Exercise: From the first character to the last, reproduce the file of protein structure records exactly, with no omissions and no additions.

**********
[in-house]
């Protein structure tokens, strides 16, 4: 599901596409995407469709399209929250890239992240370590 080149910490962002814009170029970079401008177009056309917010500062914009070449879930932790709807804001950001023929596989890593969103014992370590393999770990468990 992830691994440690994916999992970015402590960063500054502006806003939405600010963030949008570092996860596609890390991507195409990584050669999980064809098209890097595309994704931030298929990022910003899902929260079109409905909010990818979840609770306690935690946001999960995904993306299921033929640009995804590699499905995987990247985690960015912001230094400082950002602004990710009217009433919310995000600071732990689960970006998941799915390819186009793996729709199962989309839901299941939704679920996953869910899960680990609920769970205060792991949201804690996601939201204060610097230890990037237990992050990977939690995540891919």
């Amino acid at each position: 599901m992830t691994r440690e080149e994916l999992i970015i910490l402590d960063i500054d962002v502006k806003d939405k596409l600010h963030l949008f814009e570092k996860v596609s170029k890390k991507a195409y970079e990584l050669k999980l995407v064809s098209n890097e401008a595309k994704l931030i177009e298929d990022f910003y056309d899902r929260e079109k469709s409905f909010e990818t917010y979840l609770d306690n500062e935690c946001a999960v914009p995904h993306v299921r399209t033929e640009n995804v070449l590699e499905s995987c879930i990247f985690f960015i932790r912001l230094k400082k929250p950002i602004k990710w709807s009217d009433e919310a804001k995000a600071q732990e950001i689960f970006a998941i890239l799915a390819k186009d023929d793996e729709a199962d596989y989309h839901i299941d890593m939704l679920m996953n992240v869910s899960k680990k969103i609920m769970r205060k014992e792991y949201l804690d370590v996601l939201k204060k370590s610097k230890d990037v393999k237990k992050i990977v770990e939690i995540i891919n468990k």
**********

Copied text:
[in-house]
């Protein structure tokens, strides 16, 4: 599901596409995407469709399209929250890239992240370590 080149910490962002814009170029970079401008177009056309917010500062914009070449879930932790709807804001950001023929596989890593969103014992370590393999770990468990 992830691994440690994916999992970015402590960063500054502006806003939405600010963030949008570092996860596609890390991507195409990584050669999980064809098209890097595309994704931030298929990022910003899902929260079109409905909010990818979840609770306690935690946001999960995904993306299921033929640009995804590699499905995987990247985690960015912001230094400082950002602004990710009217009433919310995000600071732990689960970006998941799915390819186009793996729709199962989309839901299941939704679920996953869910899960680990609920769970205060792991949201804690996601939201204060610097230890990037237990992050990977939690995540891919």
């Amino acid at each position: 599901m992830t691994r440690e080149e994916l999992i970015i910490l402590d960063i500054d962002v502006k806003d939405k596409l600010h963030l949008f814009e570092k996860v596609s170029k890390k991507a195409y970079e990584l050669k999980l995407v064809s098209n890097e401008a595309k994704l931030i177009e298929d990022f910003y056309d899902r929260e079109k469709s409905f909010e990818t917010y979840l609770d306690n500062e935690c946001a999960v914009p995904h993306v299921r399209t033929e640009n995804v070449l590699e499905s995987c879930i990247f985690f960015i932790r912001l230094k400082k929250p950002i602004k990710w709807s009217d009433e919310a804001k995000a600071q732990e950001i689960f970006a998941i890239l799915a390819k186009d023929d793996e729709a199962d596989y989309h839901i299941d890593m939704l679920m996953n992240v869910s899960k680990k969103i609920m769970r205060k014992e792991y949201l804690d370590v996601l939201k204060k370590s610097k230890d990037v393999k237990k992050i990977v770990e939690i995540i891919n468990k």